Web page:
The Rise of Ghost Guns and the Triggered Gun Grabbers

Ghost Guns are becoming a booming business, and I couldn’t be more happy about this.  Stories about ghost guns are being shared more and more in the MSM.  The Wall Street Journal, for instance, recently carried a report that showed the rise in ghost guns is becoming increasingly obvious.
A report in CBS News highlighted the case of a man who had used a ghost gun to kill his brother, father, and three other people.  A report in the San Diego Tribune suggested that ghost guns are more popular in states where it is illegal to purchase the kinds of guns many people want to purchase (color me surprised on that front).

The proliferation of websites and services tailored to the person who wants to build their ghost guns are noticeable.  There’s even a ghostguns.com site that sells unfinished receivers for people to use on their own ghost gun builds.

Of course, one of the more “notorious” advocates for ghost guns is the founder of Defense Distributed, Cody Wilson, whose company recently brought to the market a Ghost Gunner Machine that allows you to quickly complete an unfinished receiver for a 1911.

Before I go on, let me make sure you, the reader, full understand exactly what a ghost gun is.  A ghost gun is called because, like a ghost, it can’t be traced.  It has no serial numbers on it.  It is not registered with the federal government, or any other government for that mattered.

It is a gun that is manufactured by an individual and, by law can only be used by that individual.  You cannot simply manufacture guns and sell them, at least not legally.  But the fact that laws exist, or rather don’t exist, that allows for individuals to create weapons, tools of self-defense, with no eyes on them from any “authority” is enough to drive a statist-loving control freak up the wall.

And that it has done.  Previously, the ghost gun world was a select world filled, mostly, with skilled gunsmiths or with amateurs who were simply building crude slam fire guns (one shot guns that operate by literally slamming a firing pin against the cartridge).  But a lot of that has changed with the advent of 3D printing and now with such tools as the Ghost Gunner Machin that allows even amateurs to effectively and quickly apply the finishing touches to receivers that make them useful.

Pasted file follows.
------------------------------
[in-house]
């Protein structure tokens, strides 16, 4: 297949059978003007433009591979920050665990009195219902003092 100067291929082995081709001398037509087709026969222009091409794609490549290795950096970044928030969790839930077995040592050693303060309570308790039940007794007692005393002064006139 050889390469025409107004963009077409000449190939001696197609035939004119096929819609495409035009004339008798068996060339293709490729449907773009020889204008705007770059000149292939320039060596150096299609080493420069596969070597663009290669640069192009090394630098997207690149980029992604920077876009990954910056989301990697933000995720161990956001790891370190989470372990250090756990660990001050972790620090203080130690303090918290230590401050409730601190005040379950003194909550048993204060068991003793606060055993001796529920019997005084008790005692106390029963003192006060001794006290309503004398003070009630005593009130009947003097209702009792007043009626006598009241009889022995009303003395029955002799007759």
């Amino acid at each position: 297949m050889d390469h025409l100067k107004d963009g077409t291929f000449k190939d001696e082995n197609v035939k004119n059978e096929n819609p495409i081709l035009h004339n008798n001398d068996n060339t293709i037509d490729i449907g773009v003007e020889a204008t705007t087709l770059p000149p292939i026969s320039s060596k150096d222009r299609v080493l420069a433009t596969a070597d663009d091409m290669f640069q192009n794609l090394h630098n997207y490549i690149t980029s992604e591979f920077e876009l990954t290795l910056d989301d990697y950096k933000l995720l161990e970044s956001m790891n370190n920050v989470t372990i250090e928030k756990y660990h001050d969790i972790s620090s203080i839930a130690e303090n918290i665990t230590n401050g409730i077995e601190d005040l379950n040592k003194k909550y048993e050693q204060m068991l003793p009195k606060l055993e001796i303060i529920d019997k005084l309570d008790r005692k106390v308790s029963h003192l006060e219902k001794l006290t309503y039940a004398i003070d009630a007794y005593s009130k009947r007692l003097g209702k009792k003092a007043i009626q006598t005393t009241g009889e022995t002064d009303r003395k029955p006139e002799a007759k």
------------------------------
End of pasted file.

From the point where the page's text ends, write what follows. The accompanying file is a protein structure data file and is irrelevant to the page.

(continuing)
With the proliferation of ghost guns will come the proliferation of triggered gun grabbers.  With that triggering will come what we are already seeing, more and more news stories focused on ghost guns being used in crimes, more stories hyping the public to be afraid of ghost guns and, through that fear, to DEMAND that their masters, the owners and managers of the coercive enterprise, do the right thing and pull the leash tighter, make ghost guns “illegal.”

Never mind that if you make ghost guns illegal the ONLY people who might actually pay attention to laws that will be difficult, at best, to enforce, are not committing any crimes now and have no plans to commit any crimes in the near future.  The criminals, on the other hand, will have no compulsion to suddenly follow a law that prohibits them from buying or making a gun that cannot be traced back to them.

The rise of ghost guns is just one more area where technology is enabling individuals to do the two things that controlling state acolytes and their masters most don’t want to see happen, it is creating self-reliance and anonymity, the deadly combination that creates free people with real power to counter the prevailing power (at least for now) of the coercive enterprise over individuals and free assocations.

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About Paul Gordon 1959 Articles
Paul Gordon is the publisher and editor of iState.TV. He has published and edited newspapers, poetry magazines and online weekly magazines. He is the director of Social Cognito, an SEO/Web Marketing Company. You can reach Paul at pg@istate.tv